Calorie

A calorie is a scientific unit of measurement that describes the amount of energy contained in a substance. As a term, it has had a wide range of meanings. Coined in France in the 1830s, it was adopted into English in the 1870s. In 1870, Thomas Phipson translated a French science text, which noted that,

The quantity of heat which is called a calorie is . . . the amount required to raise i kilogramme of water i° centigrade ... In England the ... calorie is sometimes stated to be the quantity required to raise 1 lb.

of water from 60° to 61° Fahr., the equivalent of which in work is 722 foot-pounds.

(Phipson 1870: 43)

As late as LuLu Hunt Peters' Dieting and Health, With Key to the Calories (1918), the word was unfamiliar enough to the general public that a pronunciation guide was given ("pronounced Kal'-o-ri").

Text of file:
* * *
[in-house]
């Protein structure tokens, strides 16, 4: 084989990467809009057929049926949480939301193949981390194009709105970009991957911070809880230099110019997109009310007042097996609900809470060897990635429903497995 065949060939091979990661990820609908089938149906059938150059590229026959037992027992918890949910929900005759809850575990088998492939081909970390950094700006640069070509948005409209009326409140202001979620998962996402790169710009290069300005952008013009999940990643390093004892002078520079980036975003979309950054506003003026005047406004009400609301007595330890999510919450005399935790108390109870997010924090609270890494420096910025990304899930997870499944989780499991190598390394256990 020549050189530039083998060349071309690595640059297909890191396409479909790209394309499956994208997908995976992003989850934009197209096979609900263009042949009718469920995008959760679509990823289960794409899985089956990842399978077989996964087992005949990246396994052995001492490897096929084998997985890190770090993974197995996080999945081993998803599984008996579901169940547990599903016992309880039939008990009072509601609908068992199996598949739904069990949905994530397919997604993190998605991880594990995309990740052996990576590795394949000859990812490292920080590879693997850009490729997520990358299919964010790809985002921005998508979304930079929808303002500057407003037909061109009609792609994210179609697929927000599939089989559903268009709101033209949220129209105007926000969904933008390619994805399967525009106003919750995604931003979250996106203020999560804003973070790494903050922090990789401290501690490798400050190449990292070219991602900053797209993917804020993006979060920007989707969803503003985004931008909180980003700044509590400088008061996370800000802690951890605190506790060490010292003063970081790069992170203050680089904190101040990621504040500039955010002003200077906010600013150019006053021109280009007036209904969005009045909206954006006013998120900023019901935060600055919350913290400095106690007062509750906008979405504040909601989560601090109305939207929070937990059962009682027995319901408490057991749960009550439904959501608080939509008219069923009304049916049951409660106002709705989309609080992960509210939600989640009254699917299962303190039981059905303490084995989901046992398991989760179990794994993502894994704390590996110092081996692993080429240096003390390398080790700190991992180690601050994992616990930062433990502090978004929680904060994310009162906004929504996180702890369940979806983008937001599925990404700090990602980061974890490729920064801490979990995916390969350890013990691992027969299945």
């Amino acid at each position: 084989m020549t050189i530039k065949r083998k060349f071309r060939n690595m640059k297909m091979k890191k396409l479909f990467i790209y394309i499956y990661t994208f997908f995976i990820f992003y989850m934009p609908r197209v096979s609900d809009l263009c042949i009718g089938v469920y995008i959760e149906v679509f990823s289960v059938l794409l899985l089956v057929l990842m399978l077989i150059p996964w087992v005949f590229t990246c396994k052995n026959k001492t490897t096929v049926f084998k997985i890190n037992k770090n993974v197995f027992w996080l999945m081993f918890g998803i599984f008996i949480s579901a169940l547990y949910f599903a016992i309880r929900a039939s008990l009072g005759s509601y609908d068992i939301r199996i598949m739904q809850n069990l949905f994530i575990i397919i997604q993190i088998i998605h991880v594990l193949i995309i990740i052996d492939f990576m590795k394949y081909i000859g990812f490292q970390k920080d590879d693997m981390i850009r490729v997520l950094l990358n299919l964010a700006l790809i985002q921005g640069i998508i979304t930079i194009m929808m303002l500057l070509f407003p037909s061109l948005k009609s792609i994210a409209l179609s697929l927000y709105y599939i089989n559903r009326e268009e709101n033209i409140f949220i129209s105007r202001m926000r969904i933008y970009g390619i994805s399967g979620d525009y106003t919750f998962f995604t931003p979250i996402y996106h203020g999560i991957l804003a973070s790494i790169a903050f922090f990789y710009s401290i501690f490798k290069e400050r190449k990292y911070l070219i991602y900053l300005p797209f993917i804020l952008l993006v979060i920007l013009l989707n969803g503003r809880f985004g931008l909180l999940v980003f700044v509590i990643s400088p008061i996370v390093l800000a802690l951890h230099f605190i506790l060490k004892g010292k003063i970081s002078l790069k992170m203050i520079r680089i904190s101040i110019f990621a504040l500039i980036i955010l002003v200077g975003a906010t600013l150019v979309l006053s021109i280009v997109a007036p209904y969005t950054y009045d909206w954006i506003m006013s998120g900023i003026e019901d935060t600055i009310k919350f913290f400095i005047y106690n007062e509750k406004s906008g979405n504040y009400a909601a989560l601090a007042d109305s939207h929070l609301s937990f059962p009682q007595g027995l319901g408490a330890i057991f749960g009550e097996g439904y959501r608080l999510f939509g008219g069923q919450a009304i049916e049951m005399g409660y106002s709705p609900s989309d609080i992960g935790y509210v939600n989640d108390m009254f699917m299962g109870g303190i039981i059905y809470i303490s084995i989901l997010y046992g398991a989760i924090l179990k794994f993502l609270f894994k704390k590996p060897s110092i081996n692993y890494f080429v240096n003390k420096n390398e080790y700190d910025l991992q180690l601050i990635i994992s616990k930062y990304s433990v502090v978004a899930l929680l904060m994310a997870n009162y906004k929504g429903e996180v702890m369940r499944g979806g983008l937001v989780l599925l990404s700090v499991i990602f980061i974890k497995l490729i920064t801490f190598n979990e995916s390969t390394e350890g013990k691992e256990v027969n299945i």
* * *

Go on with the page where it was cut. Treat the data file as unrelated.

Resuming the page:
In terms of dieting, the word "calorie" also refers to the energy contained in food. These two measures are not exactly the same measurement. A calorie of food is cannon, william Bradford 39

actually i,000 calories or i kilocalorie in terms of the way science measures energy. In contemporary culture, calories are used to describe how much energy a particular food contains. This measure can be used to compare one food to another, which has been particularly useful in dieting culture. In order to lose one pound of fat from the body, a dieter would need to consume 3,500 fewer calories in food than she actually burned from daily activities (Stipanuk 2000: 426). People have used this concept to design diets that allow people to lose weight and ultimately change the look of the body. Thus, a "calorie" has come to mean something dangerous to one's health and is the prime focus of dieting.

SLG/Suzanne Judd

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